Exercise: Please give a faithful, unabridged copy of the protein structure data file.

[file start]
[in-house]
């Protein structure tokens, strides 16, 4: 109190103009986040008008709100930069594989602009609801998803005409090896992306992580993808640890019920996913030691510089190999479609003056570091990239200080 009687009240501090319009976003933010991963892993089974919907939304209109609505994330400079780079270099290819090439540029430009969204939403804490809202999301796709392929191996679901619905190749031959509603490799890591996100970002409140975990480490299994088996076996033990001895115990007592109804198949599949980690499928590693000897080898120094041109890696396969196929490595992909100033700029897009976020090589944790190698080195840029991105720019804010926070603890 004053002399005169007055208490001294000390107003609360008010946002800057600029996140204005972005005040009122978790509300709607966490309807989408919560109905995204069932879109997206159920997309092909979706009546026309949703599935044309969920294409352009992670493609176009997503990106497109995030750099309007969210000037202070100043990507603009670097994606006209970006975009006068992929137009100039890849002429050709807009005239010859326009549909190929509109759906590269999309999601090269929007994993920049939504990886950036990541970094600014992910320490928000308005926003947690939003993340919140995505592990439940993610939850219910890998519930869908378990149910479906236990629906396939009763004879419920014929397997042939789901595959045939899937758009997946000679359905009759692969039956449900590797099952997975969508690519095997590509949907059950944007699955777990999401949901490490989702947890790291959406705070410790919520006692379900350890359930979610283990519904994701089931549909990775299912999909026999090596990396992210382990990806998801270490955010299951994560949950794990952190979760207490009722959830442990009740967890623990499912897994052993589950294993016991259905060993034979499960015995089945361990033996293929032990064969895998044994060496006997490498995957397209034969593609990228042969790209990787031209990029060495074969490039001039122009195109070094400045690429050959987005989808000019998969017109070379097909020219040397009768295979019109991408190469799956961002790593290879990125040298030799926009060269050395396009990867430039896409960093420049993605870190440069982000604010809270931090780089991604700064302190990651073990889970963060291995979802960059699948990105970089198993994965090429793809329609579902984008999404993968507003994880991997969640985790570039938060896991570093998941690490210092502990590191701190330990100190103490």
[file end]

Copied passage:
[in-house]
């Protein structure tokens, strides 16, 4: 109190103009986040008008709100930069594989602009609801998803005409090896992306992580993808640890019920996913030691510089190999479609003056570091990239200080 009687009240501090319009976003933010991963892993089974919907939304209109609505994330400079780079270099290819090439540029430009969204939403804490809202999301796709392929191996679901619905190749031959509603490799890591996100970002409140975990480490299994088996076996033990001895115990007592109804198949599949980690499928590693000897080898120094041109890696396969196929490595992909100033700029897009976020090589944790190698080195840029991105720019804010926070603890 004053002399005169007055208490001294000390107003609360008010946002800057600029996140204005972005005040009122978790509300709607966490309807989408919560109905995204069932879109997206159920997309092909979706009546026309949703599935044309969920294409352009992670493609176009997503990106497109995030750099309007969210000037202070100043990507603009670097994606006209970006975009006068992929137009100039890849002429050709807009005239010859326009549909190929509109759906590269999309999601090269929007994993920049939504990886950036990541970094600014992910320490928000308005926003947690939003993340919140995505592990439940993610939850219910890998519930869908378990149910479906236990629906396939009763004879419920014929397997042939789901595959045939899937758009997946000679359905009759692969039956449900590797099952997975969508690519095997590509949907059950944007699955777990999401949901490490989702947890790291959406705070410790919520006692379900350890359930979610283990519904994701089931549909990775299912999909026999090596990396992210382990990806998801270490955010299951994560949950794990952190979760207490009722959830442990009740967890623990499912897994052993589950294993016991259905060993034979499960015995089945361990033996293929032990064969895998044994060496006997490498995957397209034969593609990228042969790209990787031209990029060495074969490039001039122009195109070094400045690429050959987005989808000019998969017109070379097909020219040397009768295979019109991408190469799956961002790593290879990125040298030799926009060269050395396009990867430039896409960093420049993605870190440069982000604010809270931090780089991604700064302190990651073990889970963060291995979802960059699948990105970089198993994965090429793809329609579902984008999404993968507003994880991997969640985790570039938060896991570093998941690490210092502990590191701190330990100190103490």